In a sense, this flying saucer came from above, if by above you mean “north” rather than “outer space.” The project was contracted with Ontario-based Avro Aircraft. The company was ambitious, believing the final product would be capable of hovering at 100,000ft and reaching speeds of 2,600 miles per hour, according to recently declassified documents. These ambitions stand in stark contrast with the capabilities of the first prototype. The vehicle did hover, but only at about 3ft, and it only reached 35 mph, making it of little more use in battle than an oversized Frisbee. Much to sci-fi fans chagrin, Project 1794, the project was canned due to the exorbitant price it would take to continue development: $3,168,000 for the next 18-24 months of development, which is $26.6 million today. The full details of the project were only just declassified in 2012, which begs the question: what other insane projects are our government still keeping secret?
This last example of lunacy is far too large and convoluted to cover definitively here. If you are interested, I encourage you to read the Men Who Stare at Goats by Jon Ronson, or his three-part TV series Crazy Rulers of the World. Here’s the short version: in the 1970s the U.S. Army was licking its wounds from Vietnam. Recruitment was way down, and it was clear that a change of approach was needed. So, partially inspired by the New Age philosophies popular at the time and by rumors of Soviet Experimentation with psychic phenomena, the Army began two projects: Stargate and Jedi.
Project Stargate was a direct response by the Defense Intelligence Agency (DIA) and military contractor SRI International to indications that the Soviet Union was getting positive results from its psychic intelligence program. Formalized in 1978, the project tested and utilized “remote viewing,” a term the DIA used to describe psychically seeing events or information from far away. Taking place in Fort Mead, Maryland, the project was sponsored and overseen by Major General Albert Stubblebine, an eccentric man who claimed he could bend spoons with his mind and had a habit of trying to walk through walls. While adamant that his powers to mangle cutlery were real, he conceded his attempts to walk through walls only left him with a sore nose. The general was, eventually, prodded into early retirement by the army. As for his beloved Stargate, the program was used only once all other intelligence options were exhausted. Intelligence agencies would bring cold cases to the psychic spies, of which, at the program’s peak there were 22, according to former psychic spy Joseph McMoneagle. From there, psychic spies would use their powers to answer the questions. According to McMoneagle, the program was wildly successful, and was even credited with finding a kidnapped general. They were, he says, correct 22% of the time. Joseph McMoneagle, it seems, has a very liberal interpretation of the word “successful.”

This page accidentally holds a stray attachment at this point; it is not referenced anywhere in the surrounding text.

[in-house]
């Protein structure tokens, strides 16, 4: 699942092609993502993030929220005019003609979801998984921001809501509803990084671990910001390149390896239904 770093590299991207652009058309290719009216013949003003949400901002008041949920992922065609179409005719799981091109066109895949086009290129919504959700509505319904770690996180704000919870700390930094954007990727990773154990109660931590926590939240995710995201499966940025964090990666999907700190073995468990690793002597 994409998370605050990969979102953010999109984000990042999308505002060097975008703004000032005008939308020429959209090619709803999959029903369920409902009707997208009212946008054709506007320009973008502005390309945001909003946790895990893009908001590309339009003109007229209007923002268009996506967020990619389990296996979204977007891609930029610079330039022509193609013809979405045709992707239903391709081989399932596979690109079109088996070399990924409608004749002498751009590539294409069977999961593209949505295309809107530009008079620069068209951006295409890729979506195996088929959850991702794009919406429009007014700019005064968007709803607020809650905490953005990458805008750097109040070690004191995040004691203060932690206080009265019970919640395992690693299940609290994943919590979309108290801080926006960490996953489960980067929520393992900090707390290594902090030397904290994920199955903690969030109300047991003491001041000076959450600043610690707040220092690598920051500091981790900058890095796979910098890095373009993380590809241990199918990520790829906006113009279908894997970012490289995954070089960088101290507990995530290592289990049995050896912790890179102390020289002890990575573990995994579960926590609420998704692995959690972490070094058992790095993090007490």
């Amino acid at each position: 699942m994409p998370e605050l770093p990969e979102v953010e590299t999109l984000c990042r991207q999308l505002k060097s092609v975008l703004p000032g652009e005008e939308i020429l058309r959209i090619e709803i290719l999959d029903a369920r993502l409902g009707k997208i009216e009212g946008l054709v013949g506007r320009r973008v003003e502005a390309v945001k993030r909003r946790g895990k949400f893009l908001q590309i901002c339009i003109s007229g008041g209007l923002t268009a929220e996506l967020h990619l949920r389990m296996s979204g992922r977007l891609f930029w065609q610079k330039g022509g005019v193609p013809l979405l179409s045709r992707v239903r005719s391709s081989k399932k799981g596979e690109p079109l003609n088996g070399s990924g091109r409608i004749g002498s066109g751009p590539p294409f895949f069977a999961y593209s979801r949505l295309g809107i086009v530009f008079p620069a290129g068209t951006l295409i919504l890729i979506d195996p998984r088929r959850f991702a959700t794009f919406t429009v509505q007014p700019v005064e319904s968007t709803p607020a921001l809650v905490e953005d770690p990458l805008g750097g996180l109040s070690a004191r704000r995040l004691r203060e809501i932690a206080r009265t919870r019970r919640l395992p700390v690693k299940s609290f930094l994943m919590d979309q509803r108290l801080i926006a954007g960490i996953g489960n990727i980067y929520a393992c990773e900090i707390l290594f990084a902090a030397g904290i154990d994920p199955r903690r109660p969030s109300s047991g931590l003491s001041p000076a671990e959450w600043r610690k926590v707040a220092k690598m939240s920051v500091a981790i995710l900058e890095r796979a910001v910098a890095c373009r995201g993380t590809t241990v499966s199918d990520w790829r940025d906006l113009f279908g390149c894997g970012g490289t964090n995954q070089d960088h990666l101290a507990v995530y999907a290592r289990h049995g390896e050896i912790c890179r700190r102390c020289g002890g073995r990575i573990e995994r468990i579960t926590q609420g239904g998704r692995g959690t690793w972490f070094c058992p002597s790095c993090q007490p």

In 1995, the project was passed from the DIA to the CIA, and was promptly terminated. An official statement by the American Institute for Research reads, “it remains unclear whether the existence of a paranormal phenomenon, remote viewing, has been demonstrated” and “the information provided by remote viewing is vague and ambiguous, making it difficult, if not impossible, for the technique to yield information of sufficient quality and accuracy of information for actionable intelligence.”
Project Jedi, also inspired by New Age ideas, was an army initiative to create “warrior monks.” The project began with Lieutenant Colonel Jim Channon, the author of the “First Earth Battalion,” a 125-page manual on how to incorporate New Age ideas into the military to create super soldiers. According to Channon, soldiers should carry small, cute animals into battle, along with loudspeakers playing indigenous music and peaceful words. Once there, soldiers should radiate positivity and freely hug their enemies. If that fails to pacify the target, only then can non-lethal violence be used. The ideas of the manual manifested themselves, allegedly in the famous goat lab experiments at Fort Bragg, North Carolina. While never confirmed, journalist Jon Ronson interviewed multiple soldiers who claim that the military was training Special Forces to kill goats with their minds. Others say this is ridiculous, and that the goats are merely for training field medics. But, already knowing that the military has tried to make a gay bomb, a flying saucer, and psychic spies, I wouldn’t put it past them.